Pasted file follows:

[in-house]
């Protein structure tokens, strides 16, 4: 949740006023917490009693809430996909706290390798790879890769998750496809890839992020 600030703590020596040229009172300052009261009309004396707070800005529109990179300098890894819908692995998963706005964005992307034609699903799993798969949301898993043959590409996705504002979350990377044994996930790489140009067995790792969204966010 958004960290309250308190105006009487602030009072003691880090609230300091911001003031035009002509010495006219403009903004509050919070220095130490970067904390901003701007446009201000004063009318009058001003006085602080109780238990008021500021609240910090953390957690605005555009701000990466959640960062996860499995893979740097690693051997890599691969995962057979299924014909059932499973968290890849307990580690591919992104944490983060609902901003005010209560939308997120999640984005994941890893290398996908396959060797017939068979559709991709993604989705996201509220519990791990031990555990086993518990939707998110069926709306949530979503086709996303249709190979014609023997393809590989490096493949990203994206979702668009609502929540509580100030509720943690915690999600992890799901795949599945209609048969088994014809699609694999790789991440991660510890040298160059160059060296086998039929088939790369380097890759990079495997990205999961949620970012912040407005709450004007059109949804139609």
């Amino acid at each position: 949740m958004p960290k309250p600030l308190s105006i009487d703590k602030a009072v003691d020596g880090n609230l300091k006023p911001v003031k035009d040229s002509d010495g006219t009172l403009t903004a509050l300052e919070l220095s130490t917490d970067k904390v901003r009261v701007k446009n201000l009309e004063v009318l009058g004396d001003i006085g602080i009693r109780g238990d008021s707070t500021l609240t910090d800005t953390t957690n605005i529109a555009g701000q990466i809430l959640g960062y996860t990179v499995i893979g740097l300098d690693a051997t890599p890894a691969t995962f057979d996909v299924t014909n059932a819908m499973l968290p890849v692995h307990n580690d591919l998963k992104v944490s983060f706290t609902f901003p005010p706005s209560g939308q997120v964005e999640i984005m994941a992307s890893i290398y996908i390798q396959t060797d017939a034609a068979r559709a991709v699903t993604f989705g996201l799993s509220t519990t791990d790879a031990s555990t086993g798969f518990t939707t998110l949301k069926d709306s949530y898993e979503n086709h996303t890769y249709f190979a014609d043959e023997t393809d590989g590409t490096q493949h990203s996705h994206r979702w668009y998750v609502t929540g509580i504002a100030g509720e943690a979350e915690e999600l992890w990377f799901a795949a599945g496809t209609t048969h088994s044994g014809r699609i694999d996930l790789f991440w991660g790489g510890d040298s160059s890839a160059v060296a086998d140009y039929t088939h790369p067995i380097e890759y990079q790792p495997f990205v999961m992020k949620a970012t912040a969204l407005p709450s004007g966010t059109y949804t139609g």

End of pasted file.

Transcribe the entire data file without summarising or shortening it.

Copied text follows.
[in-house]
């Protein structure tokens, strides 16, 4: 949740006023917490009693809430996909706290390798790879890769998750496809890839992020 600030703590020596040229009172300052009261009309004396707070800005529109990179300098890894819908692995998963706005964005992307034609699903799993798969949301898993043959590409996705504002979350990377044994996930790489140009067995790792969204966010 958004960290309250308190105006009487602030009072003691880090609230300091911001003031035009002509010495006219403009903004509050919070220095130490970067904390901003701007446009201000004063009318009058001003006085602080109780238990008021500021609240910090953390957690605005555009701000990466959640960062996860499995893979740097690693051997890599691969995962057979299924014909059932499973968290890849307990580690591919992104944490983060609902901003005010209560939308997120999640984005994941890893290398996908396959060797017939068979559709991709993604989705996201509220519990791990031990555990086993518990939707998110069926709306949530979503086709996303249709190979014609023997393809590989490096493949990203994206979702668009609502929540509580100030509720943690915690999600992890799901795949599945209609048969088994014809699609694999790789991440991660510890040298160059160059060296086998039929088939790369380097890759990079495997990205999961949620970012912040407005709450004007059109949804139609």
């Amino acid at each position: 949740m958004p960290k309250p600030l308190s105006i009487d703590k602030a009072v003691d020596g880090n609230l300091k006023p911001v003031k035009d040229s002509d010495g006219t009172l403009t903004a509050l300052e919070l220095s130490t917490d970067k904390v901003r009261v701007k446009n201000l009309e004063v009318l009058g004396d001003i006085g602080i009693r109780g238990d008021s707070t500021l609240t910090d800005t953390t957690n605005i529109a555009g701000q990466i809430l959640g960062y996860t990179v499995i893979g740097l300098d690693a051997t890599p890894a691969t995962f057979d996909v299924t014909n059932a819908m499973l968290p890849v692995h307990n580690d591919l998963k992104v944490s983060f706290t609902f901003p005010p706005s209560g939308q997120v964005e999640i984005m994941a992307s890893i290398y996908i390798q396959t060797d017939a034609a068979r559709a991709v699903t993604f989705g996201l799993s509220t519990t791990d790879a031990s555990t086993g798969f518990t939707t998110l949301k069926d709306s949530y898993e979503n086709h996303t890769y249709f190979a014609d043959e023997t393809d590989g590409t490096q493949h990203s996705h994206r979702w668009y998750v609502t929540g509580i504002a100030g509720e943690a979350e915690e999600l992890w990377f799901a795949a599945g496809t209609t048969h088994s044994g014809r699609i694999d996930l790789f991440w991660g790489g510890d040298s160059s890839a160059v060296a086998d140009y039929t088939h790369p067995i380097e890759y990079q790792p495997f990205v999961m992020k949620a970012t912040a969204l407005p709450s004007g966010t059109y949804t139609g």